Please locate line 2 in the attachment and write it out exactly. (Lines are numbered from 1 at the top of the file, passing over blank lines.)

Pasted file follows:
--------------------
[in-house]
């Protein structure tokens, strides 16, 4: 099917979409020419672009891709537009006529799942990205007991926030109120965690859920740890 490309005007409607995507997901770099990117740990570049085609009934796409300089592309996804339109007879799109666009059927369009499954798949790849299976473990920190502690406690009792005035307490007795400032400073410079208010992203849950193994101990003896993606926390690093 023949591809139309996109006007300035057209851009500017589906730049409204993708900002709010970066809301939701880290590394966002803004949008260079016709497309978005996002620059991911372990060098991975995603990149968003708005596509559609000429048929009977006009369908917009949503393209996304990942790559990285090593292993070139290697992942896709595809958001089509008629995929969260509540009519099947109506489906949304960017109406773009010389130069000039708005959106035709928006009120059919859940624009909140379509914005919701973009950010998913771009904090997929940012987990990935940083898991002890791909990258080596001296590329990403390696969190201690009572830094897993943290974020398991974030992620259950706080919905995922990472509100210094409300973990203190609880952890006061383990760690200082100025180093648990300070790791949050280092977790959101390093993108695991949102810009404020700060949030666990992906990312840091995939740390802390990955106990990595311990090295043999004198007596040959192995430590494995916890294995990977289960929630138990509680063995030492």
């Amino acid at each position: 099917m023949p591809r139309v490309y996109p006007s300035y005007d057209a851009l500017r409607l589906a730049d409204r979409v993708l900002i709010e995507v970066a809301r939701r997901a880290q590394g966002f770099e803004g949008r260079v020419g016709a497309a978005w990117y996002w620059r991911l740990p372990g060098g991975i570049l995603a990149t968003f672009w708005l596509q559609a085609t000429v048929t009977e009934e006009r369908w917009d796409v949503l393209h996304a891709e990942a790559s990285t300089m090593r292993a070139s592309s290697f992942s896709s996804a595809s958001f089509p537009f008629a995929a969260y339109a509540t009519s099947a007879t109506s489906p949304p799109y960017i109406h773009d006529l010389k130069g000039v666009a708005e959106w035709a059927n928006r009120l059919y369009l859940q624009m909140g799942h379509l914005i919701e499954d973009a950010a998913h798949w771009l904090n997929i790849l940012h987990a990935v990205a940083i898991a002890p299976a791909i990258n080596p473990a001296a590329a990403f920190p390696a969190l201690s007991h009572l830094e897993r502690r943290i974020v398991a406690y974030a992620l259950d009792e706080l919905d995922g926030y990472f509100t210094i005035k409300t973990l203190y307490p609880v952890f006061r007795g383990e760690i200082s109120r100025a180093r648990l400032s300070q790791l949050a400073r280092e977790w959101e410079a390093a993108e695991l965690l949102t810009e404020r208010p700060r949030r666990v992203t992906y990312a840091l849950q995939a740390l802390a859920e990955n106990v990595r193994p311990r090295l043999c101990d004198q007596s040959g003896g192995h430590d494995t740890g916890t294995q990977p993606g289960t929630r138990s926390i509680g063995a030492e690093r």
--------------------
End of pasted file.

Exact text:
């Protein structure tokens, strides 16, 4: 099917979409020419672009891709537009006529799942990205007991926030109120965690859920740890 490309005007409607995507997901770099990117740990570049085609009934796409300089592309996804339109007879799109666009059927369009499954798949790849299976473990920190502690406690009792005035307490007795400032400073410079208010992203849950193994101990003896993606926390690093 023949591809139309996109006007300035057209851009500017589906730049409204993708900002709010970066809301939701880290590394966002803004949008260079016709497309978005996002620059991911372990060098991975995603990149968003708005596509559609000429048929009977006009369908917009949503393209996304990942790559990285090593292993070139290697992942896709595809958001089509008629995929969260509540009519099947109506489906949304960017109406773009010389130069000039708005959106035709928006009120059919859940624009909140379509914005919701973009950010998913771009904090997929940012987990990935940083898991002890791909990258080596001296590329990403390696969190201690009572830094897993943290974020398991974030992620259950706080919905995922990472509100210094409300973990203190609880952890006061383990760690200082100025180093648990300070790791949050280092977790959101390093993108695991949102810009404020700060949030666990992906990312840091995939740390802390990955106990990595311990090295043999004198007596040959192995430590494995916890294995990977289960929630138990509680063995030492």